A 2017 audit by the Office of Inspector General (OIG) found that the City perpetuates significant inequities between wards and underfunds residential street infrastructure needs by approximately $228.8 million annually, primarily because it does not follow best practices for multi-year capital planning. The previous administration disagreed with our findings and declined to reform its residential street infrastructure management.
To reduce inequities in residential street infrastructure funding between wards and to begin to address unmet needs citywide, we urge the City to stop funding core residential infrastructure through Menu. Instead, the Mayor should empower CDOT to fully inhabit its infrastructure management role. CDOT should conduct a comprehensive citywide needs assessment, prioritize projects according to need, and implement a multi-year capital plan for maintenance and improvement of both residential and arterial streets, in line with best practices. While aldermen and constituents should be encouraged to provide input, CDOT’s infrastructure professionals are best positioned to develop long-term plans and make cost-effective decisions regarding the City’s limited infrastructure resources. If the City chooses to continue some form of Menu Program, it should be limited to discretionary projects with no program or operational connection to core citywide infrastructure such as street resurfacing.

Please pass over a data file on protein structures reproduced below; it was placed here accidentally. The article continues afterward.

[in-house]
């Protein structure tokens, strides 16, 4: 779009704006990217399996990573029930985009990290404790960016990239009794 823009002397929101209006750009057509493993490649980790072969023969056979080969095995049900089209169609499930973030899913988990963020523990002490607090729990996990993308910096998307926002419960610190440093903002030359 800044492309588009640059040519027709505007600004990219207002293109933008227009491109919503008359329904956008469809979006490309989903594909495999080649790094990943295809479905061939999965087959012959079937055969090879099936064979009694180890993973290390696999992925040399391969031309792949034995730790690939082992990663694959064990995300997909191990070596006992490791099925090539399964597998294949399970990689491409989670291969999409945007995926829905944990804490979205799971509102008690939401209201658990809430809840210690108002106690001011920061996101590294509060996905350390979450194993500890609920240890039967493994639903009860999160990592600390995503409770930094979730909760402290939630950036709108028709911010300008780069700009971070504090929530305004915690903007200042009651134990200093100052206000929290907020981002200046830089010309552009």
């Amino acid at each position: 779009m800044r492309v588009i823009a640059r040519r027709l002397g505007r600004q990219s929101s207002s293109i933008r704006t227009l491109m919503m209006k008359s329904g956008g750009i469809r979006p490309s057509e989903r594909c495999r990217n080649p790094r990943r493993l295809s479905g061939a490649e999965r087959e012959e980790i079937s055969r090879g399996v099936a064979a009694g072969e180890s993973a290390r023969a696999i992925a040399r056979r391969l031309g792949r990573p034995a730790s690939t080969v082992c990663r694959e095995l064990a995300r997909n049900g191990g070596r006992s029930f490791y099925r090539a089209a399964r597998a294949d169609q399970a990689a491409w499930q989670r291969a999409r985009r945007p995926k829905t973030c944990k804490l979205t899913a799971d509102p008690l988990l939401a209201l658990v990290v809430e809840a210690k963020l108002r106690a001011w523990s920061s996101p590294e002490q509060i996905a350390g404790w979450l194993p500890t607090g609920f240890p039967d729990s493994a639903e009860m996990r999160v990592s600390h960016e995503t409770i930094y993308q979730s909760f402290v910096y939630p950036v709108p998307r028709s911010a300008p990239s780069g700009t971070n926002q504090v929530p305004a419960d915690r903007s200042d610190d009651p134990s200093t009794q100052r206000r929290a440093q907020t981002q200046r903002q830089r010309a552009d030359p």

Responsible, equitable management of taxpayer dollars requires the City to take a comprehensive, long-term strategic approach to capital planning. Chicago’s financial concerns make it even more urgent that the City adhere to this fundamental principle of good governance.